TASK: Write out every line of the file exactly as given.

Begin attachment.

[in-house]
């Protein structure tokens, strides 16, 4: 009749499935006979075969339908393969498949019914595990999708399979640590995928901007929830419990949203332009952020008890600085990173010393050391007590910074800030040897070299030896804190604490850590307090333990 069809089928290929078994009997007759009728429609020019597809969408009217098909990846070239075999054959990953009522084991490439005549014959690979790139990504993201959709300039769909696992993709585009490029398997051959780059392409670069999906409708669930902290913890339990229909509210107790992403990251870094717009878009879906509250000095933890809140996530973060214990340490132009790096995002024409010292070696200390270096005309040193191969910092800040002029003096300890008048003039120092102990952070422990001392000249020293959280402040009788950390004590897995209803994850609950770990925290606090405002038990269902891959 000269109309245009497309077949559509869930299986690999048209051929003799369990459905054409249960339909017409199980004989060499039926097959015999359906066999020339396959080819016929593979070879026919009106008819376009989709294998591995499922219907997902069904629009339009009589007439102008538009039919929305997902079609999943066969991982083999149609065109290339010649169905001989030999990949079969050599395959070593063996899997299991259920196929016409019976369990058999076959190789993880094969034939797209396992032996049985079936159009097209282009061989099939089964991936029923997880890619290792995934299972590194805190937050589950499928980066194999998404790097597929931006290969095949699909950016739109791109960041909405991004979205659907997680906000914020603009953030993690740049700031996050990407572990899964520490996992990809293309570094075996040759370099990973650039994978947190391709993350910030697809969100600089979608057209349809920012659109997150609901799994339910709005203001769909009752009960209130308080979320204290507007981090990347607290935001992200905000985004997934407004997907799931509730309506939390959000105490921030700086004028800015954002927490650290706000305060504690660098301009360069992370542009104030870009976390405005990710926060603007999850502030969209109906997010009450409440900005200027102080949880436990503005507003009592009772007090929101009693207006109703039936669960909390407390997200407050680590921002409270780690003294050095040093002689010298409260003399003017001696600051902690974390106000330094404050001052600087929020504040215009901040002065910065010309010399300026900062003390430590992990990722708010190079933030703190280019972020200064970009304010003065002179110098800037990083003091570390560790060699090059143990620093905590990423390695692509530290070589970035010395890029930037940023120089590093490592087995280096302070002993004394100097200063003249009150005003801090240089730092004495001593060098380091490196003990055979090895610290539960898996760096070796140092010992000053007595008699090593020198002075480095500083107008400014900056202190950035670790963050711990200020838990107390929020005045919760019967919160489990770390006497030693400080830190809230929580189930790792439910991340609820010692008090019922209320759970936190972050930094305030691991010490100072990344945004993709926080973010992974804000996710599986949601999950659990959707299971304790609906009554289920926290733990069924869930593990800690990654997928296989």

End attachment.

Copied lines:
[in-house]
């Protein structure tokens, strides 16, 4: 009749499935006979075969339908393969498949019914595990999708399979640590995928901007929830419990949203332009952020008890600085990173010393050391007590910074800030040897070299030896804190604490850590307090333990 069809089928290929078994009997007759009728429609020019597809969408009217098909990846070239075999054959990953009522084991490439005549014959690979790139990504993201959709300039769909696992993709585009490029398997051959780059392409670069999906409708669930902290913890339990229909509210107790992403990251870094717009878009879906509250000095933890809140996530973060214990340490132009790096995002024409010292070696200390270096005309040193191969910092800040002029003096300890008048003039120092102990952070422990001392000249020293959280402040009788950390004590897995209803994850609950770990925290606090405002038990269902891959 000269109309245009497309077949559509869930299986690999048209051929003799369990459905054409249960339909017409199980004989060499039926097959015999359906066999020339396959080819016929593979070879026919009106008819376009989709294998591995499922219907997902069904629009339009009589007439102008538009039919929305997902079609999943066969991982083999149609065109290339010649169905001989030999990949079969050599395959070593063996899997299991259920196929016409019976369990058999076959190789993880094969034939797209396992032996049985079936159009097209282009061989099939089964991936029923997880890619290792995934299972590194805190937050589950499928980066194999998404790097597929931006290969095949699909950016739109791109960041909405991004979205659907997680906000914020603009953030993690740049700031996050990407572990899964520490996992990809293309570094075996040759370099990973650039994978947190391709993350910030697809969100600089979608057209349809920012659109997150609901799994339910709005203001769909009752009960209130308080979320204290507007981090990347607290935001992200905000985004997934407004997907799931509730309506939390959000105490921030700086004028800015954002927490650290706000305060504690660098301009360069992370542009104030870009976390405005990710926060603007999850502030969209109906997010009450409440900005200027102080949880436990503005507003009592009772007090929101009693207006109703039936669960909390407390997200407050680590921002409270780690003294050095040093002689010298409260003399003017001696600051902690974390106000330094404050001052600087929020504040215009901040002065910065010309010399300026900062003390430590992990990722708010190079933030703190280019972020200064970009304010003065002179110098800037990083003091570390560790060699090059143990620093905590990423390695692509530290070589970035010395890029930037940023120089590093490592087995280096302070002993004394100097200063003249009150005003801090240089730092004495001593060098380091490196003990055979090895610290539960898996760096070796140092010992000053007595008699090593020198002075480095500083107008400014900056202190950035670790963050711990200020838990107390929020005045919760019967919160489990770390006497030693400080830190809230929580189930790792439910991340609820010692008090019922209320759970936190972050930094305030691991010490100072990344945004993709926080973010992974804000996710599986949601999950659990959707299971304790609906009554289920926290733990069924869930593990800690990654997928296989």